A New Deal and a UK Election: Towards a Brexit in 2020?

, by Timothée Houzel

A New Deal and a UK Election: Towards a Brexit in 2020?
The UK will elect 650 MPs on December 12th. The British Parliament and Big Ben - Image credits Maurice (https://www.flickr.com/people/97044050@N00)

Timothée Houzel interviews Dr. Russell Foster, Lecturer in British and European Politics at King’s College London.

What are the main features of the new agreement signed between the United Kingdom and the European Union (EU) on October 17? How is it different to the one Theresa May negotiated?

It must be admitted that the deal approved in October is almost identical to Theresa May’s agreement, although the main difference is the removal of the Irish backstop.

What is striking is that the Irish border was never considered an issue during the referendum campaign. But this has been an important issue since the negotiations started in 2017 as Brexit implies the re-establishment of a border between the United Kingdom (UK) and the European Union (EU), and it appeared that this border would unfortunately have to divide Ireland. This would have resulted in the fragile 1998 Friday agreement being called into question and possibly violence reappearing on the Irish island.

After more than 2 years and a half negotiation, and after the controversy over the backstop, the “new” deal would mean Northern Ireland would continue to apply part of the European regulations, thus avoiding the re-establishment of a physical border. Thus, goods produced in Northern Ireland will be able to enter the EU without border controls, and products from the rest of the UK or from third countries destined for sale in the Single Market will be checked at points of entry in Northern Ireland.

But the European Research Group (ERG) and the Democratic Unionist Party (DUP) have heavily criticised the mechanism, seeing it as fragmentation of the United Kingdom and as an attempt by the EU to make the UK a vassal state. Indeed, in order not to have to establish a border between the two parts of the island of Ireland, the mechanism amounts to moving this border between Ireland and the UK.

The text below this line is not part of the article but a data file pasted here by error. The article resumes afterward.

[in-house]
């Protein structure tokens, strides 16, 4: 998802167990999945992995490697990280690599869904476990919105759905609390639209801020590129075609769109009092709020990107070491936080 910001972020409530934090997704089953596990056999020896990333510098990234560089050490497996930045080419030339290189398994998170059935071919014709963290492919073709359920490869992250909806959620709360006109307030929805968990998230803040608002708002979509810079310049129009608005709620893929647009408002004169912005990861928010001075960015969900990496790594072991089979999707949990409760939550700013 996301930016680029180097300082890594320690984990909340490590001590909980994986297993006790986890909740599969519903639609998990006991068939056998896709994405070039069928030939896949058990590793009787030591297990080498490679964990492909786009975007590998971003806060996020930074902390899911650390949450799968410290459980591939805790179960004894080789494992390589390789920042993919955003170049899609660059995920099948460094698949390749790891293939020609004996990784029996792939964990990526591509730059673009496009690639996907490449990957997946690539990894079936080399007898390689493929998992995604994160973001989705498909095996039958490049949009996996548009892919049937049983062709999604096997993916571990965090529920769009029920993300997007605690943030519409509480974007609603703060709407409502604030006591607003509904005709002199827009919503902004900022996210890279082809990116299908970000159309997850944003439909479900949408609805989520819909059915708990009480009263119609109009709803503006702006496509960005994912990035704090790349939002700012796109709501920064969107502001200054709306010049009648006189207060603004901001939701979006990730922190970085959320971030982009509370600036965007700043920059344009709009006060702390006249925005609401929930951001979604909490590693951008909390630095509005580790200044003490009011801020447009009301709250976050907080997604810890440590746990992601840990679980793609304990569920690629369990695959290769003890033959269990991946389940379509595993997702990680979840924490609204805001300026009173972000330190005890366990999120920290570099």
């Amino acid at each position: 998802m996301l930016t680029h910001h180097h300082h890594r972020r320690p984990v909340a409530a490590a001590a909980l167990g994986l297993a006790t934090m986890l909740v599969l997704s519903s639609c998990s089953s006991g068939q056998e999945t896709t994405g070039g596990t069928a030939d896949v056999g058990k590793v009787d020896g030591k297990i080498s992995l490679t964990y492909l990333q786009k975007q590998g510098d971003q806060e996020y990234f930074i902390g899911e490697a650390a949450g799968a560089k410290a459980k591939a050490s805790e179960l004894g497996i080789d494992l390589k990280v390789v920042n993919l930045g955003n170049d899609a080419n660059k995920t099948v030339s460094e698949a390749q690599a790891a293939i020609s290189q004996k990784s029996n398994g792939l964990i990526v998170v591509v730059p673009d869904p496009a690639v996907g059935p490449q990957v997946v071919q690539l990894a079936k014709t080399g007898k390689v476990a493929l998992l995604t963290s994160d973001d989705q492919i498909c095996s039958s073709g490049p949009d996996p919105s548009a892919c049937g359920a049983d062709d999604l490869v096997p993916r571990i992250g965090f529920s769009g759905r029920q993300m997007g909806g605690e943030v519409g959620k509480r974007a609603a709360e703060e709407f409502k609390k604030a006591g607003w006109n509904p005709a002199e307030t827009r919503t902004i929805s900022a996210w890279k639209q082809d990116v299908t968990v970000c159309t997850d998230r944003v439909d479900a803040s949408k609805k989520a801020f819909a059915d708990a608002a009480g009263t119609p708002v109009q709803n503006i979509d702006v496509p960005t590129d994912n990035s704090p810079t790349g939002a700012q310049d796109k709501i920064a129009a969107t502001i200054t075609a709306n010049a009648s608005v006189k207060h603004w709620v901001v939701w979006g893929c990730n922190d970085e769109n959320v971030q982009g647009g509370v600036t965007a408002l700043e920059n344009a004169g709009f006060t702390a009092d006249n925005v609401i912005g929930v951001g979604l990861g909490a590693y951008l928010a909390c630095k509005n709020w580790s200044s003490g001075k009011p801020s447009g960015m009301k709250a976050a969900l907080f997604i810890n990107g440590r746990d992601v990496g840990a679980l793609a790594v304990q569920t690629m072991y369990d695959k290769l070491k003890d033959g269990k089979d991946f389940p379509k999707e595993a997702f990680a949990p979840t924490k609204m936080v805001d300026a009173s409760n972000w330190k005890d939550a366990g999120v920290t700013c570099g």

After the years of deadlock and with new parliamentary elections coming up on 12 December, how high are the stakes in this election and what are the chances of a majority in favour of the new agreement emerging?

The main issue at stake in these elections is the Brexit fatigue after more than 3 years of vigorous debate and political instability. If Brexit divides the British among themselves, their willingness to end Brexit remains their lowest common denominator and these elections thus aim to end this deadlock and get Brexit resolved.

But this makes the results of these elections hard to predict for a number of reasons.

First of all, nobody anticipated the 2016 referendum result and the outcome of the 2017 Parliamentary Elections was itself unexpected, leading to a hung parliament, which calls for a cautious comment on these elections.

Secondly, political parties do not seem to be replaying the 2016 campaign. The Conservatives are looking for a majority that can ratify the agreement and “get Brexit done”, the Liberal Democrats want to revoke the agreement and the Labour party’s position is still confused.

It seems that, judging to the latest polls, the Conservative will win a majority, due to both Johnson’s willingness to end the Brexit, but also because of the weaknesses of the Labour party. Labour’s anti-Semitism scandal and the lack of popularity of Corbyn are one thing, but the lack of a clear position on the Brexit is much more damaging, since Labour wants to renegotiate Johnson’s deal without further clarification, and put it to a new referendum.